Chamazulene carboxylic acid (1) is a natural profen with anti-inflammatory activity and a degradation product of proazulenic sesquiterpene lactones, e.g., matricin. Both 1 and proazulenes occur in chamomile (Matricaria recutita), yarrow (Achillea millefolium), and a few other Asteraceae species. It was isolated in improved yields, characterized physicochemically, and found to be an inhibitor of cyclooxygenase-2, but not of cyclooxygenase-1. It had anti-inflammatory activity in several animal models with local and systemic application. When human volunteers were given matricin orally, plasma levels of 1 were found to be in the micromolar range. Matricin was converted to 1 in artificial gastric fluid, but not in artificial intestinal fluid. Matricin and the yarrow proazulenes are proposed to be anti-inflammatory through conversion to 1. Intriguingly, the biological activity of the natural compound 1 was found because of its similarity to fully synthetic drug substances. This is the reverse process of the common lead function of natural compounds in drug discovery. PMID:16872141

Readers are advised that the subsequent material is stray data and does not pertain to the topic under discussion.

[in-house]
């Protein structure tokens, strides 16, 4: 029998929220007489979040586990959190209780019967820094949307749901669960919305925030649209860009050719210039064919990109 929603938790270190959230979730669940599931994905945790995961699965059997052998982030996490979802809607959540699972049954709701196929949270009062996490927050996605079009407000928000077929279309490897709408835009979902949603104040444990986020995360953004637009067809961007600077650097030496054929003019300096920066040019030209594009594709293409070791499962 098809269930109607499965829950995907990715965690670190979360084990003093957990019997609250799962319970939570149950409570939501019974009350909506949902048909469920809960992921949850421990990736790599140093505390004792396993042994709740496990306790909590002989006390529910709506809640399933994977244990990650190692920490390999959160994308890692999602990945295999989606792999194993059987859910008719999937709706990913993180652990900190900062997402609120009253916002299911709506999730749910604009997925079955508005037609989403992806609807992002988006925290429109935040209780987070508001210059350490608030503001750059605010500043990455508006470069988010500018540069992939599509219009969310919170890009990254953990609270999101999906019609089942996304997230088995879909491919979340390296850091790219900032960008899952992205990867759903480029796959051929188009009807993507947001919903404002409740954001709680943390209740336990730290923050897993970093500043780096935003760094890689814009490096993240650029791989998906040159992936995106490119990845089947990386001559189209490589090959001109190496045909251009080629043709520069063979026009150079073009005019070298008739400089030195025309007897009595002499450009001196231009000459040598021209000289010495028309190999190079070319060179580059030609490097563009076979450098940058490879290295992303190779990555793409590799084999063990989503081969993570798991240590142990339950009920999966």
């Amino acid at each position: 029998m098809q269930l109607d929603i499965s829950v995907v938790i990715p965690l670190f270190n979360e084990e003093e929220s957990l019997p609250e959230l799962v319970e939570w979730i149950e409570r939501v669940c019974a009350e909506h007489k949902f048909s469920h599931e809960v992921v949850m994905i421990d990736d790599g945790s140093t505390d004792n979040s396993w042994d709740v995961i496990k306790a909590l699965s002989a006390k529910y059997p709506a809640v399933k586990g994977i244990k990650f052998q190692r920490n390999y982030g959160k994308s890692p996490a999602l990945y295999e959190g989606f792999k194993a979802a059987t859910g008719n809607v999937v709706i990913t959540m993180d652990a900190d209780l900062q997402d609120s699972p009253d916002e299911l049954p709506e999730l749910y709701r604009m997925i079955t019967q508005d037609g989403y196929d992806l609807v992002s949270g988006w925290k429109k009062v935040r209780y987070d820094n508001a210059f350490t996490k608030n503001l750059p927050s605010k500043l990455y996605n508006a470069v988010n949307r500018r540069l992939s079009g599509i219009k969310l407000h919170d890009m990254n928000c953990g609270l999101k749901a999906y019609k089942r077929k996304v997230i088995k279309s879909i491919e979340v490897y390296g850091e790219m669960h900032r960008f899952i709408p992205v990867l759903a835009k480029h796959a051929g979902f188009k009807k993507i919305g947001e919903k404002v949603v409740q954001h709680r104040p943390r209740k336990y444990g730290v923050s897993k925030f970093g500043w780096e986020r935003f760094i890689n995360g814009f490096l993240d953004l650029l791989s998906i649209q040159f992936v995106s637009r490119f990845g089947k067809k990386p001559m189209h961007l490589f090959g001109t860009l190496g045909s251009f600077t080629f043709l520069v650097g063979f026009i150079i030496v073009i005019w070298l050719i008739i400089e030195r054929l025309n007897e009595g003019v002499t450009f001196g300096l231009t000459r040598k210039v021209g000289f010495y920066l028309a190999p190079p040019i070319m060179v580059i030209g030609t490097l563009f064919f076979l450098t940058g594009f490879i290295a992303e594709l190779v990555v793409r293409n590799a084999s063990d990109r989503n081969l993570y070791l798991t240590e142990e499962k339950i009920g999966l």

Ramadan, Mai; Goeters, Susanne; Watzer, Bernhard; Krause, Eva; Lohmann, Klaus; Bauer, Rudolf; Hempel, Bernd; Imming, Peter